Navy brass tells raped cadet: You’re a disgrace
An ex-Navy officer, who claims she was repeatedly raped while serving her country, has accused Defence Chief Angus Campbell of using words that "give a green light to sexual predators".
Midshipman Erin Brown was 17 and full of enthusiasm when she joined the Navy in 2001 - but it took less than a month for her dream job to become her worst nightmare.
"My virginity was taken by a more senior officer from the ship while I was on my first training cruise in Townsville," Ms Brown told the Sunday Telegraph.
Two more "unwanted sexual encounters" with fellow officers at HMAS Creswell on the NSW south coast had her soon believing the "toxic culture of mistreating women" was deeply entrenched.
"After the first time I was raped I tried to report it to a senior officer," Ms Brown said. "His response was that I only had myself to blame. His words: 'you are everything that is wrong with women in defence'.
"He said I was a disgrace, that my father, also ex-Navy, would be disgusted by me, and that if anything else happened I would be kicked out of the Navy.
"It instilled such fear in me that I never spoke up again," she said. "His words did far more damage to my mental health than any of the incidents."
Ms Brown went on to serve in the Persian Gulf after September 11, but the damage was done. After just 12 months in the Navy, she applied for a discharge.
She kept her story to herself for 16 years, only recently telling her close friends and family, and had no intention of going public until General Campbell's words to new recruits on February 24 were "every bit as damaging as the words of my superior".
He told cadets they should not fall victim to the "four As": alcohol, out after midnight, alone and attractive".
Ms Brown said that was "giving a green light to any attacker who finds a victim to whom the 'four As' apply".
During her first attack she said she was "not alone, there was alcohol involved, it was not after midnight, and I would not say I was particularly attractive or dressed provocatively".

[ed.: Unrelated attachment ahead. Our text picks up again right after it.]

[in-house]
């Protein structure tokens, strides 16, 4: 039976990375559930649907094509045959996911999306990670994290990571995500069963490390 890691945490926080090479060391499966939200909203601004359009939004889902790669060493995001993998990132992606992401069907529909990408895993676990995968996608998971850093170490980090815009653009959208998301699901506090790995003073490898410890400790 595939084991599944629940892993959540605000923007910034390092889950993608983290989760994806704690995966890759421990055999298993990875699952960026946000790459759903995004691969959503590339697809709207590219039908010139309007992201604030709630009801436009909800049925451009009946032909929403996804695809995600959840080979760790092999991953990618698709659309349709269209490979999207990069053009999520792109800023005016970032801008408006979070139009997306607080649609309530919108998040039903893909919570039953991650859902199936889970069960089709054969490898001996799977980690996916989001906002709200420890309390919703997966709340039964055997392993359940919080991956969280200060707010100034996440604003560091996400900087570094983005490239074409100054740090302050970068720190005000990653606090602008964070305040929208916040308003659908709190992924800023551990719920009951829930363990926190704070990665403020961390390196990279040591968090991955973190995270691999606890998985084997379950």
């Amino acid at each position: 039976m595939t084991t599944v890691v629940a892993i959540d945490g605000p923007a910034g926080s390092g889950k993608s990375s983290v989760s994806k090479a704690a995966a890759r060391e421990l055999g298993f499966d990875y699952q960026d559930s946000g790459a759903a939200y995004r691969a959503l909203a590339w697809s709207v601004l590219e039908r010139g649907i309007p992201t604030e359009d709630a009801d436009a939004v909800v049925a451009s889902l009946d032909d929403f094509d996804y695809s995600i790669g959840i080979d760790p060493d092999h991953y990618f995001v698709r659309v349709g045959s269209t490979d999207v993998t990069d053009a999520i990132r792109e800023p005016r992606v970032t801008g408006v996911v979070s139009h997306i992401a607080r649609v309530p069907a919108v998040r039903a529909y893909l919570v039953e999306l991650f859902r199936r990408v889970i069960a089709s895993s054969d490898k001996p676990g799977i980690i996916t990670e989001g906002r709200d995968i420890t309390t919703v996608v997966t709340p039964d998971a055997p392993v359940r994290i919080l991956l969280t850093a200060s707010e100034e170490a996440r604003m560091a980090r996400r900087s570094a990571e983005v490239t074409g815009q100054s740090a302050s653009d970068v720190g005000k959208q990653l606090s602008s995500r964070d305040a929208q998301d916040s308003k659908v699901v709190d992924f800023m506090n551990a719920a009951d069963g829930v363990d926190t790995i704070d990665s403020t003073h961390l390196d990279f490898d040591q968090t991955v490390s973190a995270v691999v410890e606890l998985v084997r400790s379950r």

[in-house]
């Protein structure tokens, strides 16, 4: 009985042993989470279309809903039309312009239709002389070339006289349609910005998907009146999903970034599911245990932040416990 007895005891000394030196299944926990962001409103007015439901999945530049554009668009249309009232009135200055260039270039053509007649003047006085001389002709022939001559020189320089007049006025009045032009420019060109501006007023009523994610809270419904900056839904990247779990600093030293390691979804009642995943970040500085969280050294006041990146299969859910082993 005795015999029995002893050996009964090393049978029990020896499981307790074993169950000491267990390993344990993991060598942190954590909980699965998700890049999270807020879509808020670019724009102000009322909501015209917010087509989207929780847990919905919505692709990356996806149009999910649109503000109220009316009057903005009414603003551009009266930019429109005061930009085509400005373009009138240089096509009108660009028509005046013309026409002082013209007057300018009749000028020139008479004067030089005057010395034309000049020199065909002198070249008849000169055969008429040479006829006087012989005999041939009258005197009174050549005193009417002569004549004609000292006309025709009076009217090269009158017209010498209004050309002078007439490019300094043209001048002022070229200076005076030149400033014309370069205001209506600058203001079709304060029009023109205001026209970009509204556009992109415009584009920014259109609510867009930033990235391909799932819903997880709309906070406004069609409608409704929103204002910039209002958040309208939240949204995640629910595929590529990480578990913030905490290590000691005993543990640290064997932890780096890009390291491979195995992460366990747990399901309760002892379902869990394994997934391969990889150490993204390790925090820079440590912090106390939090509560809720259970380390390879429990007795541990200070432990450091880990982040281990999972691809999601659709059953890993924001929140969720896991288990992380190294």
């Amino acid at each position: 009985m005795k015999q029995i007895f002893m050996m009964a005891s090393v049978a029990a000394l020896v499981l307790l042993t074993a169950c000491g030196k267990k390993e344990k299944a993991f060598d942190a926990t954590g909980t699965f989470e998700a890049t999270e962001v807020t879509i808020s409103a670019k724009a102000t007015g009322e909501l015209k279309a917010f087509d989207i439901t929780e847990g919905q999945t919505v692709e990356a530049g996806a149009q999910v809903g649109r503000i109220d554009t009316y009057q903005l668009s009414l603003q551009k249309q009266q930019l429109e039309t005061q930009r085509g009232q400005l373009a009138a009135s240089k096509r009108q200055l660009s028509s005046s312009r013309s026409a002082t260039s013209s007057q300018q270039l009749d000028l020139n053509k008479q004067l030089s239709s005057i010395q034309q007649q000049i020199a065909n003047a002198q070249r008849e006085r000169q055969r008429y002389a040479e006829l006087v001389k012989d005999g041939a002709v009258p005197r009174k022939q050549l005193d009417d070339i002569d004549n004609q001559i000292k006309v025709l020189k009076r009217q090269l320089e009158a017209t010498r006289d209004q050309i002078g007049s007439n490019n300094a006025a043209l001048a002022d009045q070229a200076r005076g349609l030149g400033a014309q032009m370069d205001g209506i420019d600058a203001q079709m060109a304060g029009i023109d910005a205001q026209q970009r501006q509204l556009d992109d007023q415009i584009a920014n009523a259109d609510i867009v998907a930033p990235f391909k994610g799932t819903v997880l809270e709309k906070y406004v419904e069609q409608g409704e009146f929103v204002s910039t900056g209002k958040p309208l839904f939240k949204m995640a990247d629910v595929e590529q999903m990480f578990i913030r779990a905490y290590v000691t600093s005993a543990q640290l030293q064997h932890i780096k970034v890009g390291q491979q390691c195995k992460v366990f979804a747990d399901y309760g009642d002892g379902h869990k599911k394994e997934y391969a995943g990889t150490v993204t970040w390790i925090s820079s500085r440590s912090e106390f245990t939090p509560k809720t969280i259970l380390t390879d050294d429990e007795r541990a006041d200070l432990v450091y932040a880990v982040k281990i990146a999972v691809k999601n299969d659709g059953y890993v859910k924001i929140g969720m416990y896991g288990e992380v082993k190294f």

"The next incident occurred at HMAS Creswell in my division. I hadn't been drinking, still no more or less attractive, dressed in sweatshirt and pants, was not alone and it was not after midnight. And still I was raped by one of my fellow midshipmen," she said.
"The third incident also occurred in my division, in my room. I was asleep and a male midshipman let himself into my room, climbed into bed with me and raped me while holding his hand over my mouth so I could not scream.
"I was not alone in the division, I had not had any alcohol, was wearing pyjamas and not any more attractive than any other."
Ms Brown, now 37 and living in Townsville, said she realised speaking up would attract public scrutiny, but wants General Campbell to know why his words are "so dangerous".
In an open letter to the General she said: "I lost my dream career, my mental health and my self-confidence. That is what you risk with your irresponsible and unconscionable words.
"Not a day goes by, even after nearly 20 years, that I don't grieve the loss of the career that could have been."
She implored the defence chief to reflect on his words "and choose them more wisely next time".
"You have the power to stop future junior officers from suffering what I, and countless others, have suffered. You have the power to save lives. Please take that responsibility seriously."
General Campbell told the Sunday Telegraph he would personally reply to Ms Brown's letter.
In a statement, he said that he referenced "current events in the media regarding allegations of sexual harassment and assault" in his speech to Australian Defence Force Academy trainee officers.
"In my speech I aimed to ensure that all trainees were aware of how seriously Defence takes these issues," he said.
"Considering incidents that have affected military personnel in my years of service, my intent was to raise awareness and challenge the group to do what they can to mitigate risk and take action if they witness unacceptable behaviour. I am aware that my comments have been interpreted by some in a way that I did not intend.
"There is never an excuse for perpetrating sexual assault or sexual harassment and the perpetrator is always to blame."
Originally published as Navy brass tells raped cadet: You're a disgrace